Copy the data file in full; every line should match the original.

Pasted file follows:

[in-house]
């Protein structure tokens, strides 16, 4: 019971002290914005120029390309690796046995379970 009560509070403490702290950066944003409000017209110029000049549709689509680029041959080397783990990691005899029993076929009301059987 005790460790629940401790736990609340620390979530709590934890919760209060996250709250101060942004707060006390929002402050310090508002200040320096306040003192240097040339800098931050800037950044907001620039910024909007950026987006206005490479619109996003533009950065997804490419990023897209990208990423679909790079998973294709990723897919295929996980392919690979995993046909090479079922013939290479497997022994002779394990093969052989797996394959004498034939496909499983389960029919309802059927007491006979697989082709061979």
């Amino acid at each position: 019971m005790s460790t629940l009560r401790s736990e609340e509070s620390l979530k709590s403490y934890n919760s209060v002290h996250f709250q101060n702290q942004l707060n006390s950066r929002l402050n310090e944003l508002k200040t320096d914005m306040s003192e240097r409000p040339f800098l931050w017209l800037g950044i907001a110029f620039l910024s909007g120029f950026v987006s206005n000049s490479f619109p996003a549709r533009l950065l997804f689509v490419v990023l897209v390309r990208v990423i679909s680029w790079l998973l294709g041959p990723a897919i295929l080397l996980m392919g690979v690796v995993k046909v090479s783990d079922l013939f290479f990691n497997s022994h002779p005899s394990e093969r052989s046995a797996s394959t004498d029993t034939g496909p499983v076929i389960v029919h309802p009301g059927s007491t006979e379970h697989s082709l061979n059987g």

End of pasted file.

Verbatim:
[in-house]
């Protein structure tokens, strides 16, 4: 019971002290914005120029390309690796046995379970 009560509070403490702290950066944003409000017209110029000049549709689509680029041959080397783990990691005899029993076929009301059987 005790460790629940401790736990609340620390979530709590934890919760209060996250709250101060942004707060006390929002402050310090508002200040320096306040003192240097040339800098931050800037950044907001620039910024909007950026987006206005490479619109996003533009950065997804490419990023897209990208990423679909790079998973294709990723897919295929996980392919690979995993046909090479079922013939290479497997022994002779394990093969052989797996394959004498034939496909499983389960029919309802059927007491006979697989082709061979």
């Amino acid at each position: 019971m005790s460790t629940l009560r401790s736990e609340e509070s620390l979530k709590s403490y934890n919760s209060v002290h996250f709250q101060n702290q942004l707060n006390s950066r929002l402050n310090e944003l508002k200040t320096d914005m306040s003192e240097r409000p040339f800098l931050w017209l800037g950044i907001a110029f620039l910024s909007g120029f950026v987006s206005n000049s490479f619109p996003a549709r533009l950065l997804f689509v490419v990023l897209v390309r990208v990423i679909s680029w790079l998973l294709g041959p990723a897919i295929l080397l996980m392919g690979v690796v995993k046909v090479s783990d079922l013939f290479f990691n497997s022994h002779p005899s394990e093969r052989s046995a797996s394959t004498d029993t034939g496909p499983v076929i389960v029919h309802p009301g059927s007491t006979e379970h697989s082709l061979n059987g």